Meal replacement by formula diet reduces weight more than a lifestyle intervention alone in patients with overweight or obesity and accompanied cardiovascular risk factors—the ACOORH trial

Halle, Martin, Röhling, Martin, Banzer, Winfried, Braumann, Klaus-Michael, Kempf, Kerstin, McCarthy, H. David, Schaller, Nina, Predel, Hans Georg, Scholze, Jürgen, Führer-Sakel, Dagmar, Toplak, Hermann and Berg, Aloys (2020) Meal replacement by formula diet reduces weight more than a lifestyle intervention alone in patients with overweight or obesity and accompanied cardiovascular risk factors—the ACOORH trial. European Journal of Clinical Nutrition. ISSN 0954-3007

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Official URL: http://dx.doi.org/10.1038/s41430-020-00783-4

Abstract / Description

Background:
As formula diets have demonstrated to be effective in reducing weight, we hypothesised that in patients with overweight or obesity and accompanied cardiovascular risk factors, combining a liquid formula diet with a lifestyle intervention is superior in reducing weight and improving cardiovascular risk factors than lifestyle intervention alone.

Methods:
In this multicenter RCT 463 participants with overweight or obesity (BMI: 27–35 kg/m²; at least one additional comorbidity of the metabolic syndrome) were randomised (1:2) into either a control group with lifestyle intervention only (CON, n = 155) or a lifestyle intervention group including a liquid meal replacement (INT, n = 308). Both groups used telemonitoring devices (scales and pedometers), received information on healthy diet and were instructed to increase physical activity. Telemonitoring devices automatically transferred data into a personalised online portal and acquired data were discussed. INT obtained a liquid meal replacement substituting three meals/day (~1200 kcal) within the first week. During weeks 2–4, participants replaced two meals/day and during weeks 5–26 only one meal/day was substituted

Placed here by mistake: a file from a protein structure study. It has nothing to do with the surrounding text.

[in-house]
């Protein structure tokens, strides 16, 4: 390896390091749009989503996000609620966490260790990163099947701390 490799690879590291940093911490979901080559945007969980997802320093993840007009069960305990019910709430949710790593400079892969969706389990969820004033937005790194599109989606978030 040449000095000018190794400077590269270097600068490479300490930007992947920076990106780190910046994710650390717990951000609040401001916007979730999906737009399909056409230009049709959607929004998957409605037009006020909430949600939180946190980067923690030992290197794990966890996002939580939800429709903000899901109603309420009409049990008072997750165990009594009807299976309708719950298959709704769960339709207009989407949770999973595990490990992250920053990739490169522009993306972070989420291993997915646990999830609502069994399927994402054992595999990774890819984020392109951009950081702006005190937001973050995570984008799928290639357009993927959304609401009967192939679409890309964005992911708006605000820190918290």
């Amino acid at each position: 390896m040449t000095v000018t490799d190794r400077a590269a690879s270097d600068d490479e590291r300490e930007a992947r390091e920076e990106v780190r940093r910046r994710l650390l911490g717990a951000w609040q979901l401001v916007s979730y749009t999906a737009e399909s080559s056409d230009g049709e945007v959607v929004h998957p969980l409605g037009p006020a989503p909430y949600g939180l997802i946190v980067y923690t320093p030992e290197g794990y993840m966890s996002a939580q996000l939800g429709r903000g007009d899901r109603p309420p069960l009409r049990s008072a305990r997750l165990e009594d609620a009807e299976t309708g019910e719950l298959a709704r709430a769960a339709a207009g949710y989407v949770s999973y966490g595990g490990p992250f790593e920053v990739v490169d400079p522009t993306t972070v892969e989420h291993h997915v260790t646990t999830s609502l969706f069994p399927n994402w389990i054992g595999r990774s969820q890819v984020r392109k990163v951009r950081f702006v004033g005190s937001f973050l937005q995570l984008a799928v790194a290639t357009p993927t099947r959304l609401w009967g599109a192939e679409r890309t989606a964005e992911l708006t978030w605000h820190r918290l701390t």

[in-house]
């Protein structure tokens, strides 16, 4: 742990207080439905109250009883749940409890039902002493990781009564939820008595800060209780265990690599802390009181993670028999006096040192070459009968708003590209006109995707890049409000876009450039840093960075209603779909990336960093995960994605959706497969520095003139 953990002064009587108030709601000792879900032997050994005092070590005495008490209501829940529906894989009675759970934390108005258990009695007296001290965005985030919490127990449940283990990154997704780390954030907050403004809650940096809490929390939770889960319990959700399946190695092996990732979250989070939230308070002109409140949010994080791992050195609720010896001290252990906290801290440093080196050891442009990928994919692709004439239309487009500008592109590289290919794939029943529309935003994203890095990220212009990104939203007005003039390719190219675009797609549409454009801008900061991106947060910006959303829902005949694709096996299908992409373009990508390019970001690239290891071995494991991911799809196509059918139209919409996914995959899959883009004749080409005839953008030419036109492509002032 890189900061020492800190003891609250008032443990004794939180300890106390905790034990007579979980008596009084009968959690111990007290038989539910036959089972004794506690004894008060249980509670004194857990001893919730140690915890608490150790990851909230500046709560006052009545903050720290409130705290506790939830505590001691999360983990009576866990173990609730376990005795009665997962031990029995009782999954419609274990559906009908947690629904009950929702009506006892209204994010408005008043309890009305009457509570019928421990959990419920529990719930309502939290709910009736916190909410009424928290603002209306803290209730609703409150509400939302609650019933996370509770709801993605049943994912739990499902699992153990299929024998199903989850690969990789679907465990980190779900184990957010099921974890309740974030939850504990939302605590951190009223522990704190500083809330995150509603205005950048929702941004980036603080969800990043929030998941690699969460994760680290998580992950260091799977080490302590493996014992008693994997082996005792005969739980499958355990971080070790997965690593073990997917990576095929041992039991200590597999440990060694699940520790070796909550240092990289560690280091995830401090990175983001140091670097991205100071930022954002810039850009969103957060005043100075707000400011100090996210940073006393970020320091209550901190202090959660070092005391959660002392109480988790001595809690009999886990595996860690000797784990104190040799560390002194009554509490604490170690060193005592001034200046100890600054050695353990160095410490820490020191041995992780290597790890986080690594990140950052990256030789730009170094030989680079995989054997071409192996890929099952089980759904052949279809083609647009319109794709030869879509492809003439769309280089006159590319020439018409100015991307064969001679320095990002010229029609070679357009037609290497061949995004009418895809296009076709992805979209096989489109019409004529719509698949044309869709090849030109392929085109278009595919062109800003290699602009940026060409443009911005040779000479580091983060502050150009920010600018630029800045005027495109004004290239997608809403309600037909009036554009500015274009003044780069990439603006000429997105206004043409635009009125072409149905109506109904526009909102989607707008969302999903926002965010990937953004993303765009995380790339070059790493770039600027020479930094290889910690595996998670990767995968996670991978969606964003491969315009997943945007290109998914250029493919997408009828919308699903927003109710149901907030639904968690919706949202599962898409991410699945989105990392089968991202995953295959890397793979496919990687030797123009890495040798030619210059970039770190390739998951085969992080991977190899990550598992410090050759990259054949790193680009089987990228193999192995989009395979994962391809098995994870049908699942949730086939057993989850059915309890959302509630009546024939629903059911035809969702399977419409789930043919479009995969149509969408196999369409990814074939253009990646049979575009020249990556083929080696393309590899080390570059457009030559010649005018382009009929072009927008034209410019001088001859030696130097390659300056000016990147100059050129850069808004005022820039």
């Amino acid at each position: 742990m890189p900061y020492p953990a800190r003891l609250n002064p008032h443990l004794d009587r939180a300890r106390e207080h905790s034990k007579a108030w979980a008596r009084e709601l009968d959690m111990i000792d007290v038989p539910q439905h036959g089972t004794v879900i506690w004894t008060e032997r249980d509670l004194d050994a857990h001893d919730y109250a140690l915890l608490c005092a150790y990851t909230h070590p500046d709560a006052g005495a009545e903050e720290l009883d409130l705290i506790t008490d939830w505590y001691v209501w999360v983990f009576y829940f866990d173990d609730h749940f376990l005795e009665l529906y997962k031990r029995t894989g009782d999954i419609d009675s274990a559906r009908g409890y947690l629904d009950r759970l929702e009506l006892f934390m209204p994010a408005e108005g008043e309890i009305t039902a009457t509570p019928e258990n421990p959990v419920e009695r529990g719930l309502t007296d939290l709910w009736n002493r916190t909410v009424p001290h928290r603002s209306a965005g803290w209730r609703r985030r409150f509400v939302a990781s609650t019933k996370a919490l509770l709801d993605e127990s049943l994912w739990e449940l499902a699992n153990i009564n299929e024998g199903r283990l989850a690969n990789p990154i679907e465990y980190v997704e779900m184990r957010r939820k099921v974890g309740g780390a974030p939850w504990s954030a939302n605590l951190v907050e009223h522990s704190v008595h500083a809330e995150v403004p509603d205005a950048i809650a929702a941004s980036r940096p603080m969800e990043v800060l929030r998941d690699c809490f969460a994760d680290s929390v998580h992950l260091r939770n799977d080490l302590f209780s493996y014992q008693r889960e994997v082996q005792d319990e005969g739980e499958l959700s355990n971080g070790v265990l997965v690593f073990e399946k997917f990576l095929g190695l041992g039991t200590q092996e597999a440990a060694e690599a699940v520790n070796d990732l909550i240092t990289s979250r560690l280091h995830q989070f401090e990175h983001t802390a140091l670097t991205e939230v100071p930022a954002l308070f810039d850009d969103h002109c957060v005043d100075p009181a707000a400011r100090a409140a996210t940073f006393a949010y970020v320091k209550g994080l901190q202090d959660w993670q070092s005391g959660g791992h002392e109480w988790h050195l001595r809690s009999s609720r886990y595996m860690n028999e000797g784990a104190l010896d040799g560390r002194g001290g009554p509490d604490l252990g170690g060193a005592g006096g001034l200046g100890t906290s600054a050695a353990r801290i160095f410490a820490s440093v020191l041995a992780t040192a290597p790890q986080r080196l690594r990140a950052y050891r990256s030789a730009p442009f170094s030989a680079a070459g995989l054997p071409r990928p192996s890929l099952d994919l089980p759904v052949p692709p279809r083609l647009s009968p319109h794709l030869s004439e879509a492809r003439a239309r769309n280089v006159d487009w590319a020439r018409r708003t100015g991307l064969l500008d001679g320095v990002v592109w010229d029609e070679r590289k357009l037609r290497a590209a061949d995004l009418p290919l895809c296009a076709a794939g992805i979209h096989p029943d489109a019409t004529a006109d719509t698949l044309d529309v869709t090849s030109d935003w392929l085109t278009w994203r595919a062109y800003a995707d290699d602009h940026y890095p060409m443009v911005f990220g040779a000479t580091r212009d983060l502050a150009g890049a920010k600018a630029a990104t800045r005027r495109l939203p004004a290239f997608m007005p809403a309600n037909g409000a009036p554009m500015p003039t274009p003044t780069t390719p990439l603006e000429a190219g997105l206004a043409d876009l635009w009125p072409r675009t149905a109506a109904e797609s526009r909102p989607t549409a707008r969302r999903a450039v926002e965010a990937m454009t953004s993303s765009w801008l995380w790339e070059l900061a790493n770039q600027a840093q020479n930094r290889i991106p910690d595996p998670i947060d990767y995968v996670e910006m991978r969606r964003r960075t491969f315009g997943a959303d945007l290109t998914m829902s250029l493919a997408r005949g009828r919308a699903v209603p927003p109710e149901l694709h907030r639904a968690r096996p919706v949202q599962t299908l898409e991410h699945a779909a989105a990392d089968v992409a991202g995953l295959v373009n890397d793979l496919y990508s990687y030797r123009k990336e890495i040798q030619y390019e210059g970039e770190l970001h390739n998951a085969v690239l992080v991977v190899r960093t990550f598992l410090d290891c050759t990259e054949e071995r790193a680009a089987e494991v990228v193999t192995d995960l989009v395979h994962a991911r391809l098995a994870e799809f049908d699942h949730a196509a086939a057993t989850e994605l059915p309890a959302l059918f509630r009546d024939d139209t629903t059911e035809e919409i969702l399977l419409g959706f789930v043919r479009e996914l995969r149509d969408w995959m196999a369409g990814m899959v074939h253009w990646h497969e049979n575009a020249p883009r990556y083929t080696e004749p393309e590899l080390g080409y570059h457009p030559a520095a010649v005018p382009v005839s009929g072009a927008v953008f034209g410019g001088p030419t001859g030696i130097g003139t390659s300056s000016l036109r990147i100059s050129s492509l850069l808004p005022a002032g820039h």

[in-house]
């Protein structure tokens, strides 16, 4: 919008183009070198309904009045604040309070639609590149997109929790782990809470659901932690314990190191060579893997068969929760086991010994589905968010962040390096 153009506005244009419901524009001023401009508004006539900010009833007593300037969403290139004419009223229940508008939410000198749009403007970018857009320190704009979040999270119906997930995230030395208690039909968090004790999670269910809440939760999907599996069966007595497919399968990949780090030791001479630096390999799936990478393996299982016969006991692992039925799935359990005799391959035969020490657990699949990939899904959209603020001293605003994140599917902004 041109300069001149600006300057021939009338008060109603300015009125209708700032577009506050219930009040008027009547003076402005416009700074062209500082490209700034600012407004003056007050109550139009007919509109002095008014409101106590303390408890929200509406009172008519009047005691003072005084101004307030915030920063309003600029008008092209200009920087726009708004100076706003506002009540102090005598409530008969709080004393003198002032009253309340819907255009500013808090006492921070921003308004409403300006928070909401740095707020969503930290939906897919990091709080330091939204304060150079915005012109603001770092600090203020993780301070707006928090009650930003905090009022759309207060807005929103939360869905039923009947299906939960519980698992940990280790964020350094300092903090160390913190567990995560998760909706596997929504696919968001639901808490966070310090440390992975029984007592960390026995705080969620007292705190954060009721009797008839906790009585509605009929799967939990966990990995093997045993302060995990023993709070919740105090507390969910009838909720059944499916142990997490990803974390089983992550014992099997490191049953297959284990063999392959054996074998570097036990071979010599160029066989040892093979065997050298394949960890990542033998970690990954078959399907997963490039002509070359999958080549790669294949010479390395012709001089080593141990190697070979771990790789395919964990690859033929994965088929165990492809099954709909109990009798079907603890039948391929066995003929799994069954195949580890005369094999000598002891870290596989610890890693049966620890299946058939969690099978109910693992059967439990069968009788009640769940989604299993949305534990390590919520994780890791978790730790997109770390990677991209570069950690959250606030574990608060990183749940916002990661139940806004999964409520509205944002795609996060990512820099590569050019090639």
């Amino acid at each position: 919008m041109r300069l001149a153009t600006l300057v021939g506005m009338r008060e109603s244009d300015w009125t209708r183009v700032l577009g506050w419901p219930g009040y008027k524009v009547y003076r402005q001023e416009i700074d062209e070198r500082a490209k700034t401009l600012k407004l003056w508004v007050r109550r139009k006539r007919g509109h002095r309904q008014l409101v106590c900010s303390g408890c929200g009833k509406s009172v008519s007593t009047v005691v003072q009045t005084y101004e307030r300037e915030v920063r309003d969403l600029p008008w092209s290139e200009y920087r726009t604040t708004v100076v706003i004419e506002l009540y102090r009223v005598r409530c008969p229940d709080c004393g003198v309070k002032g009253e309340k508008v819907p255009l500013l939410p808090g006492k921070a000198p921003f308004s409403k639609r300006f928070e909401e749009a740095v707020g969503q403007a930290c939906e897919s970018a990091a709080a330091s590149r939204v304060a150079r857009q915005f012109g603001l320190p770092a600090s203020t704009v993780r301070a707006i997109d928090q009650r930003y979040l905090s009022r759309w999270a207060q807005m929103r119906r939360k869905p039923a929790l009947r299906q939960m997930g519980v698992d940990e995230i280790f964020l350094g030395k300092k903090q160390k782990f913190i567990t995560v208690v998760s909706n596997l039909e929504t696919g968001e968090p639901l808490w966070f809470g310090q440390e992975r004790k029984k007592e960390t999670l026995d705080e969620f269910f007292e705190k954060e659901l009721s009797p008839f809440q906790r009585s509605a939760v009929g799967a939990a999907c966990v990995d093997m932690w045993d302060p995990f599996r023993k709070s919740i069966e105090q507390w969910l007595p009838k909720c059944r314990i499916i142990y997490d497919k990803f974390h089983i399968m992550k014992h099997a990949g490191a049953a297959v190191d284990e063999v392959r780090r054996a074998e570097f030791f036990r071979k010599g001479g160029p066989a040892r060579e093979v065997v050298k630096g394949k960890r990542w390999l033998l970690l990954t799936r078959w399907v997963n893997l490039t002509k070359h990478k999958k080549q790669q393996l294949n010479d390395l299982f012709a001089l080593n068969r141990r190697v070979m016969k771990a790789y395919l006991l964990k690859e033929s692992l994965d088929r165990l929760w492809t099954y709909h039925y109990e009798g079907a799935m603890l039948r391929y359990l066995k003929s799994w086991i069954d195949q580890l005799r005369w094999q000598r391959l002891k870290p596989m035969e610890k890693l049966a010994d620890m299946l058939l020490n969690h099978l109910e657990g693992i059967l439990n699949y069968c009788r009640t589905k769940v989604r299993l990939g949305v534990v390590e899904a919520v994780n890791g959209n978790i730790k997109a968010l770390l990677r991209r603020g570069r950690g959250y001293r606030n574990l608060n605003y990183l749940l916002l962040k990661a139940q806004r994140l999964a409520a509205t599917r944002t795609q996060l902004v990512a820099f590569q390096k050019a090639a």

(1300–1500 kcal/day). Follow-up was conducted after 52 weeks. Intention-to-treat analyses were performed. Primary outcome was weight change. Secondary outcomes comprised changes in cardiometabolic risk factors including body composition and laboratory parameters.

Results:
From the starting cohort 360 (78%, INT: n = 244; CON: n = 116) and 317 (68%, INT: n = 216; CON: n = 101) participants completed the 26-weeks intervention phase and the 52-weeks follow-up. The estimated treatment difference (ETD) between both groups was −3.2 kg [−4.0; −2.5] (P < 0.001) after 12 weeks and −1.8 kg [−2.8; −0.8] (P < 0.001) after 52 weeks.

Conclusions:
A low-intensity lifestyle intervention combined with a liquid meal replacement is superior regarding weight reduction and improvement of cardiovascular risk factors than lifestyle intervention alone.

Item Type: Article
Uncontrolled Keywords: nutrition; nutrition therapy; nutritional supplements; weight management
Subjects: 500 Natural Sciences and Mathematics > 570 Life sciences; biology
600 Technology > 610 Medicine & health
Department: School of Human Sciences
Depositing User: David Mccarthy
Date Deposited: 05 Nov 2020 09:13
Last Modified: 05 Nov 2020 09:13
URI: http://repository.londonmet.ac.uk/id/eprint/6160

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